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Diwali: The Hindu Festival of Lights

Once a year, the moon looks completely different from India. With oil lamps adorning the streets during the new-moon night, the festival of Diwali has grown to become the biggest celebration in Southeast Asia.

In India, months are divided into light and dark halves. Diwali (“series of lighted lamps” in Hindi) starts during the dark half of Ashvina, the lunar month, and ends in the light half of Karttika (Hindu calendar month that falls around October and November).

In Gregorian terms, we’re talking late October to early November, with this year’s new-moon night falling on November 7th.

Aside from India, countries like Nepal, Sri Lanka, Singapore, Malaysia, Mauritius, Fiji, Suriname, Guyana, and Trinidad and Tobago also celebrate Diwali.

But, why?

The history of Diwali

Millions around the world observe the festival of lights, but each person seems to have a different reason for celebrating.

Based on Hindu mythology, Diwali commemorates the return of Rama, Sita and Lakshman, three exiled deities from the city of Ayodhya, after their triumph over evil.  To welcome them home, communities light up their homes, streets and offices.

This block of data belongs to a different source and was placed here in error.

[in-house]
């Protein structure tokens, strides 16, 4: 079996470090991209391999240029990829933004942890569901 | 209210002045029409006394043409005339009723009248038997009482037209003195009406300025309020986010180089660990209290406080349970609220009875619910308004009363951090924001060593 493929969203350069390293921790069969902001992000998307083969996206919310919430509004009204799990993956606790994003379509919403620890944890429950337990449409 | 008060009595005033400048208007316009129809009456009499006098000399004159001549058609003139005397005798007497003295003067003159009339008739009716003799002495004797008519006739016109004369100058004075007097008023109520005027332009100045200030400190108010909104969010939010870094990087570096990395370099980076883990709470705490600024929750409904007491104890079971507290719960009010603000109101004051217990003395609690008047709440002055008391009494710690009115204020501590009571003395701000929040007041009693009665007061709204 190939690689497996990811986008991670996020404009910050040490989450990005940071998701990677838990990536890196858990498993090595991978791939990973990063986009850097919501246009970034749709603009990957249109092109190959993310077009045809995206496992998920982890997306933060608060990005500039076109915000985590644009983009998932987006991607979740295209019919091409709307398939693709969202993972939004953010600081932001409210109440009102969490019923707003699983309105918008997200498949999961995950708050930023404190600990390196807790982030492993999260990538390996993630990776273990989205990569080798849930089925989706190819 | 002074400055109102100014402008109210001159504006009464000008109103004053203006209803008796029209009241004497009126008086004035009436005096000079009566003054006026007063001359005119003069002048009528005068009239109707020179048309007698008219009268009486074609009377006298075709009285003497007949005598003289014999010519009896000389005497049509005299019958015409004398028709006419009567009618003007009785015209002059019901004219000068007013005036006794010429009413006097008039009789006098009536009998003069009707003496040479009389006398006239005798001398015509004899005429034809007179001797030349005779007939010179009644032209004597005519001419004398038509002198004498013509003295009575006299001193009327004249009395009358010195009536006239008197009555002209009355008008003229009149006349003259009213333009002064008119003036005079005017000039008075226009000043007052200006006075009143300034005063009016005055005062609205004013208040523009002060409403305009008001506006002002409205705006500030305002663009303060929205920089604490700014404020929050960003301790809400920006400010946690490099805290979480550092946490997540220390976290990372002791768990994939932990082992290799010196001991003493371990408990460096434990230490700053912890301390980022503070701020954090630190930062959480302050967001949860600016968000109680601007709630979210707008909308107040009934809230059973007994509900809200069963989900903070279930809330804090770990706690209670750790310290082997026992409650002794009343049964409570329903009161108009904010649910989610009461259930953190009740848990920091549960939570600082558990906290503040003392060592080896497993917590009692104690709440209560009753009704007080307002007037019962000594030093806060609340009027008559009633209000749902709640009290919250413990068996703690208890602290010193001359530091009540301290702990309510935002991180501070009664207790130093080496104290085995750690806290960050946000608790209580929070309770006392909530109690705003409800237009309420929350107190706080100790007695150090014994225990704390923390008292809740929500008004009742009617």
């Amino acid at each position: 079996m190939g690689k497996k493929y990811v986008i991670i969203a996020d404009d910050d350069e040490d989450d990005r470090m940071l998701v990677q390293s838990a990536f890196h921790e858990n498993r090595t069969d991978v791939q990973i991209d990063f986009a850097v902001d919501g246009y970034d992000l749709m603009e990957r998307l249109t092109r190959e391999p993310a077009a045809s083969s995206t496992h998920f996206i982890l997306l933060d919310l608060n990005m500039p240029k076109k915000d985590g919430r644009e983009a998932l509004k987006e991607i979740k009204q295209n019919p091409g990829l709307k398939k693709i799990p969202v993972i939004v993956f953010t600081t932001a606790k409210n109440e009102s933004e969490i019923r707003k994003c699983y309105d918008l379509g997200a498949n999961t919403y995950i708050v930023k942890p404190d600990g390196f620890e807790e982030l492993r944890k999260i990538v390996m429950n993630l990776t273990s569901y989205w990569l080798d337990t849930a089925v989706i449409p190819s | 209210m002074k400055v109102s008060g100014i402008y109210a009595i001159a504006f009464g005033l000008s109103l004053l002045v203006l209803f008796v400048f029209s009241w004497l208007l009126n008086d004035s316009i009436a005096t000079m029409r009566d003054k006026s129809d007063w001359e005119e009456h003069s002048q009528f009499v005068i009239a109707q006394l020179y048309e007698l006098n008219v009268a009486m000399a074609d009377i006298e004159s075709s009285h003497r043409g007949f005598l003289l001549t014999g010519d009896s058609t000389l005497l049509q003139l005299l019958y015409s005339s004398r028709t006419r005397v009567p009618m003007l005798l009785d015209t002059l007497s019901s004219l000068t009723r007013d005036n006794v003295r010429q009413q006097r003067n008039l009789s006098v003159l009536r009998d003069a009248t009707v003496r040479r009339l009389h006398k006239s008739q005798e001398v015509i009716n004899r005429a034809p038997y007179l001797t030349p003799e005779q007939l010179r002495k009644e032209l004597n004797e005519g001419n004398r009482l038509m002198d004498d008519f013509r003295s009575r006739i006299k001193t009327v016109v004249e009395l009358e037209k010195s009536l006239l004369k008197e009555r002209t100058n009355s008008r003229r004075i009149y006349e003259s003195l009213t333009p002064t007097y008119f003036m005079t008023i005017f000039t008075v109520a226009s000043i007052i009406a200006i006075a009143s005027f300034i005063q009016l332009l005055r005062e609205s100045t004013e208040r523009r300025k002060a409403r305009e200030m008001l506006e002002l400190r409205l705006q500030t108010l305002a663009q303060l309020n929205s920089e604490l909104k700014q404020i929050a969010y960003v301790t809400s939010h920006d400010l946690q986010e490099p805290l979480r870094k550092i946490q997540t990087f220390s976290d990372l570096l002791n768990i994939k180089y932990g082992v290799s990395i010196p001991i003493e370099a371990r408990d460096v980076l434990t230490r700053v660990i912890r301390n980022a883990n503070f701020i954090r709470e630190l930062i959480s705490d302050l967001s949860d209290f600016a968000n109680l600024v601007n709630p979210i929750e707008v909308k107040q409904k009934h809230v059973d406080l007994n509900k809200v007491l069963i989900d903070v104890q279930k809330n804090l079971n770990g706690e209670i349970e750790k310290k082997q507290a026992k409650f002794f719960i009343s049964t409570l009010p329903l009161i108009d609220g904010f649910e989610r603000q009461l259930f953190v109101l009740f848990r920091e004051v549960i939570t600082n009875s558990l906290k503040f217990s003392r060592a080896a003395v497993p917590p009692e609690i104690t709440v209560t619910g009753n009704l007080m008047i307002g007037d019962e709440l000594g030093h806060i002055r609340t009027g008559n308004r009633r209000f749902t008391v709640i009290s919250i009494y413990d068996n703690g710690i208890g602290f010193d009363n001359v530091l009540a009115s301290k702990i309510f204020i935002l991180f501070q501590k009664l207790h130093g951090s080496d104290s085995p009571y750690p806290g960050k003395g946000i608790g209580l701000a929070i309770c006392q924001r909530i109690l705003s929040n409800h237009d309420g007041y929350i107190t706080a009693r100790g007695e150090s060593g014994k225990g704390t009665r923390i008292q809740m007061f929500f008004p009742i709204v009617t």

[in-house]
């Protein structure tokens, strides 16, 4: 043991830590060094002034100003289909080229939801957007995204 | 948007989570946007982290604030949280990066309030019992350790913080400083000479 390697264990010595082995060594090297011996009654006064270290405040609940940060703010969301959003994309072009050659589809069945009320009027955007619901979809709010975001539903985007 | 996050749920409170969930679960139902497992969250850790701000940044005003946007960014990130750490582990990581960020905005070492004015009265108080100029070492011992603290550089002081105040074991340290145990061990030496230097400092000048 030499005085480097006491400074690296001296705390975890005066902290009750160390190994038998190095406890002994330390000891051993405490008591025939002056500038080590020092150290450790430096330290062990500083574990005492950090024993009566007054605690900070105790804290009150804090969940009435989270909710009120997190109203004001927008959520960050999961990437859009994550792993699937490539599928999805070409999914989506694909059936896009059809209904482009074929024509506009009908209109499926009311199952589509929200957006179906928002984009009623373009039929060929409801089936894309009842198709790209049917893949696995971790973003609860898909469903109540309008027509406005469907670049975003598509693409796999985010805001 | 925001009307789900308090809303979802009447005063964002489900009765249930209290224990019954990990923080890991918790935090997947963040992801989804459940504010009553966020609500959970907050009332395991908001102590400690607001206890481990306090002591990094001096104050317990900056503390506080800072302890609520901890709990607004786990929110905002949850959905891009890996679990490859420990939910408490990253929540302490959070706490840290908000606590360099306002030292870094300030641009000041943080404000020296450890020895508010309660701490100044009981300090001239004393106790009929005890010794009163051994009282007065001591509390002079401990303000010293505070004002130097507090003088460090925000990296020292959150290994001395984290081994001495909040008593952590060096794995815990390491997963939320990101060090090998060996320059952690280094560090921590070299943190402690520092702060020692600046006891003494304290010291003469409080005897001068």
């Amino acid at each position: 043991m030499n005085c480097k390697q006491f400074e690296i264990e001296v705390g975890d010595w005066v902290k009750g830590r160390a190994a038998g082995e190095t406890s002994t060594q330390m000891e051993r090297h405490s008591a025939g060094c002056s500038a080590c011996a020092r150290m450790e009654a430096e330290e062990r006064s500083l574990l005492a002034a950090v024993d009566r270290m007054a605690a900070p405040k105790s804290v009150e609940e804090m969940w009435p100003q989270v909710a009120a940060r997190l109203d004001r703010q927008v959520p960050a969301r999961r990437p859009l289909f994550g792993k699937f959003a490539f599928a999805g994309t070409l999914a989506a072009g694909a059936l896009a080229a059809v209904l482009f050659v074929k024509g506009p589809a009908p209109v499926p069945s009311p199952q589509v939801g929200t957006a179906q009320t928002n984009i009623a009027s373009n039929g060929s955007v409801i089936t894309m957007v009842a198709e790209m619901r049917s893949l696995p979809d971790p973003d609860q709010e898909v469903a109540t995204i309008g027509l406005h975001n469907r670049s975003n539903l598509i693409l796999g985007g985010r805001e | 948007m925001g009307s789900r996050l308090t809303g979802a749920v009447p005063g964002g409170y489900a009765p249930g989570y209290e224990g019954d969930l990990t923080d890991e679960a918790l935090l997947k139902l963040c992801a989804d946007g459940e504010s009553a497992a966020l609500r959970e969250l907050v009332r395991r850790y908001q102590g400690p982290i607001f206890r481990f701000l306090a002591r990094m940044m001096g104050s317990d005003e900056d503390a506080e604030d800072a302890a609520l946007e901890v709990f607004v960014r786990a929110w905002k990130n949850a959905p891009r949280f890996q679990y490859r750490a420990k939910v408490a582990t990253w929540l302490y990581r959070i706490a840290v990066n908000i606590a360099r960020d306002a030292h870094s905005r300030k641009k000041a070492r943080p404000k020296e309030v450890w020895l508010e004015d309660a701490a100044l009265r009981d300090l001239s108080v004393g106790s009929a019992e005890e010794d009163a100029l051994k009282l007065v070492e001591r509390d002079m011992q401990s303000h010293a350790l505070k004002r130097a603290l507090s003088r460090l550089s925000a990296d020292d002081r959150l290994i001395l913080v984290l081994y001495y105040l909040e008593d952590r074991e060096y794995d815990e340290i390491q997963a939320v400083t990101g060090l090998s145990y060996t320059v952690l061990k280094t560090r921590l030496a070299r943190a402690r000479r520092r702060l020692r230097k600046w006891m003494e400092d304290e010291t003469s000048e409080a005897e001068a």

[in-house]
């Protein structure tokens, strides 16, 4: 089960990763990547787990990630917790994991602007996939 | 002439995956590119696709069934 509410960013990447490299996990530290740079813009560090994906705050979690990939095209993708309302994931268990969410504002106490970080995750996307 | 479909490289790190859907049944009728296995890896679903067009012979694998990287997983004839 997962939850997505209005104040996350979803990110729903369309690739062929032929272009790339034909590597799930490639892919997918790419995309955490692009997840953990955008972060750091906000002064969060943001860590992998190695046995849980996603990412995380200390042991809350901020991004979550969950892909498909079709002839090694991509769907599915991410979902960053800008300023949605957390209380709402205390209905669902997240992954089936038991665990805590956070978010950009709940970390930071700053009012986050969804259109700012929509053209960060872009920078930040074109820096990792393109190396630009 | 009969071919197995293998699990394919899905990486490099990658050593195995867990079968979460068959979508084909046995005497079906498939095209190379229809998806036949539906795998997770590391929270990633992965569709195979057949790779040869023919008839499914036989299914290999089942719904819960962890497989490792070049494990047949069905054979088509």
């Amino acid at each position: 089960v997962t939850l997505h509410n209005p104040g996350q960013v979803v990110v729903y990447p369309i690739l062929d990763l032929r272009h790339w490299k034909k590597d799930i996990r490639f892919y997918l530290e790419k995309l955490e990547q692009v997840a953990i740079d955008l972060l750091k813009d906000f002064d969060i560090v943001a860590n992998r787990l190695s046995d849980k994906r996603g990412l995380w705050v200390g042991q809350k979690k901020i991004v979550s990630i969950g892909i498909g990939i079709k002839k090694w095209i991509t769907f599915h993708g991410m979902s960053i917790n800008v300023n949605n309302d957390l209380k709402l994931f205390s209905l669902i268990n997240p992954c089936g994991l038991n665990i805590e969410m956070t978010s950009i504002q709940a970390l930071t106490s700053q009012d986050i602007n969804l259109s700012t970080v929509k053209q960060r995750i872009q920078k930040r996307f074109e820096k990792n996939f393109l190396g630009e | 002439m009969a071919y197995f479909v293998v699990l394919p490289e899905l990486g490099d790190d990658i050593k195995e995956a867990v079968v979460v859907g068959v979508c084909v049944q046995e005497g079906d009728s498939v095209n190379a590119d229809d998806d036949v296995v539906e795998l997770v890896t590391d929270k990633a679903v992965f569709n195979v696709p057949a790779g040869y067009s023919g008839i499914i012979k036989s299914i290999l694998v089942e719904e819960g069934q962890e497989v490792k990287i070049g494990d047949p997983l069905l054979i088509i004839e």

Some view the oil lamps as guiding lamps for the gods, with the goddess of wealth Lakshmi being the most worshipped during the season.

In the end, Diwali is an inclusive celebration that aims to bring everyone together regardless of their beliefs. An overall triumph of good over evil.

The tradition of Diwali

Lights aside, Diwali is an event that engages all the senses, from fragrant jasmine being sold in street markets to people drawing lotus blossoms with colored sand.

Families wear new clothes, visit the temple together and prepare food to share with the neighbors.

Also, there are fireworks. There is dancing, good food and an overall desire to share and spend time with others.

How Ria celebrates Diwali

To share this special time with our customers, we gifted Ria pouches to all those who received money at our locations in India from October 1st to November 6th.

At the same time, we helped spread the Diwali spirit by adorning our stores with congratulatory banners.

Beyond religious affinities, Ria recognizes the beauty of Diwali, a celebration of the victory of light over darkness, good over evil, knowledge over ignorance and hope over despair.

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